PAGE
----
Daily Market Color

Tariffs with China Build While Stocks Slip, Yields Rise

Jeff Davenport


Oil Surges After OPEC Meeting

Crude oil futures jumped to their highest level in the past four years after members of OPEC and other major oil-producing states reported their intention to maintain the current path of production despite an expected tightening in global supply.  The formal gathering took place in Algeria yesterday to discuss the anticipated impact of geopolitical factors such as the Iranian sanctions and the appropriate course of action from the group to balance the oil market.  Commodity analysts have projected a 1.5 to 2 billion barrel-per-day reduction in the available market supply as a result of the sanctions.  Last week President Trump provided his perspective on the matter, requesting that OPEC “must get prices down now!”, however, this weekend’s meeting did not take any steps in that direction.  Global benchmark Brent crude increased 2.7% to $80.95/barrel, while WTI crude rose 1.7% to $72.00/barrel.



Tariffs Up, Trade Talks Down

Today the most recent round of tariffs between the US and China officially took effect, impacting $200 billion worth of Chinese imports and $60 billion of US exports.  Both sides have an elevator clause on the tariff percentage (currently 10%), which will increase to 25% at the end of the year if negotiations continue to prove unproductive.  Trade talks between the leaders of the world’s two largest economies took a step backwards this weekend after it was announced that the meeting between US and Chinese trade officials had been cancelled as a result of the recent escalation.  “Nothing the U.S. has done has given any impression of sincerity and goodwill,” Chinese Foreign Ministry spokesman Geng Shuang stated on Friday.  China’s State Council published a white paper over the weekend which commented on the trade war and referenced that the US “has brazenly preached unilateralism, protectionism and economic hegemony, making false accusations against many countries and regions, particularly China, intimidating other countries through economic measures such as imposing tariffs”.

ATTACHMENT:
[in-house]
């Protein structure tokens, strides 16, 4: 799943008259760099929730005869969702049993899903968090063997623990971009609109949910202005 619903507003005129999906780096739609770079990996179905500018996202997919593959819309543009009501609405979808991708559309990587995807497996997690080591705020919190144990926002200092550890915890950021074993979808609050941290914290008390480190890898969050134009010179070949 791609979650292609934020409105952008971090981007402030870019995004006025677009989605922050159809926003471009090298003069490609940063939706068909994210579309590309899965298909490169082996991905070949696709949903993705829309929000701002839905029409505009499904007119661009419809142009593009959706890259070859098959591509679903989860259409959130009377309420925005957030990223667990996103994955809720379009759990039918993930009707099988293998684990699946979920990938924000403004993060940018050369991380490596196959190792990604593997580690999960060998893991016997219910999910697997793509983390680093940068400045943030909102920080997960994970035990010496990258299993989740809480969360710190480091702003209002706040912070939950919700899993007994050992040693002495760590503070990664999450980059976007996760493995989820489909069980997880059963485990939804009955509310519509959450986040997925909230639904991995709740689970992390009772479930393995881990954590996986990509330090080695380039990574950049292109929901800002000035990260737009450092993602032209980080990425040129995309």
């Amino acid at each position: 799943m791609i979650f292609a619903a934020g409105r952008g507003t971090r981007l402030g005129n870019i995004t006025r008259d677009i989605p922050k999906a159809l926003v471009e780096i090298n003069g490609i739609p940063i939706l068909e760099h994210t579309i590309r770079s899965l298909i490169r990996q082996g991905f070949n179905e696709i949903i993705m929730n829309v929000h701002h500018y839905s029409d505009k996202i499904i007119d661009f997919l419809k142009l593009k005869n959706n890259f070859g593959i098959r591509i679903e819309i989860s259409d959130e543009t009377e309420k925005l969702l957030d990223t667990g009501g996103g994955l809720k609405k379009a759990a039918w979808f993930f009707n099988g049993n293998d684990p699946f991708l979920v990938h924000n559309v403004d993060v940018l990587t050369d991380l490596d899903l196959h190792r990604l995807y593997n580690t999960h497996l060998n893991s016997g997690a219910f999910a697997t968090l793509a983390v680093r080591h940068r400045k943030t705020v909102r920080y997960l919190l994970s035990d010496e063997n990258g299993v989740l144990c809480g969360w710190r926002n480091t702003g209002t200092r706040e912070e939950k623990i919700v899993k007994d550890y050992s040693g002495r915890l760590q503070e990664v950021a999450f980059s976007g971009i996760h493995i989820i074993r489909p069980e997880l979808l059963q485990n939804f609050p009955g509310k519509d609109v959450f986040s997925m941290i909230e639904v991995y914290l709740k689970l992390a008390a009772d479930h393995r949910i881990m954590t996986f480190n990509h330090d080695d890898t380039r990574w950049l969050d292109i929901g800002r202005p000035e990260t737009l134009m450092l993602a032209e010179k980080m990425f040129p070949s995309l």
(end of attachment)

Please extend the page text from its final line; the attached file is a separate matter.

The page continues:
Stocks Decline, Yields Rise Ahead of Fed

The rally in the S&P energy sector (+1.5%) as a result of the surge in oil was not enough to offset the weight of the Chinese trade concerns and political drama in Washington, DC (see Rosenstein).  The DJIA posted the largest loss for the day at -0.68%, while the S&P 500 decreased 0.35% and the tech-heavy Nasdaq managed to finish slightly in the black (+0.08%).  US Treasurys extended the selloff that has been present for much of the past month, as yields/swap rates climbed 1-3bps across the curve, pushing the 10-year note yield to just under 3.09% (+2.6bps).  Rates have continued to rise in anticipation of the FOMC meeting this week, where a quarter-point hike has already been priced in and the post-meeting guidance from the Fed will be closely monitored for any hints as to future changes to policy and the future “neutral rate”.


Jeff Davenport

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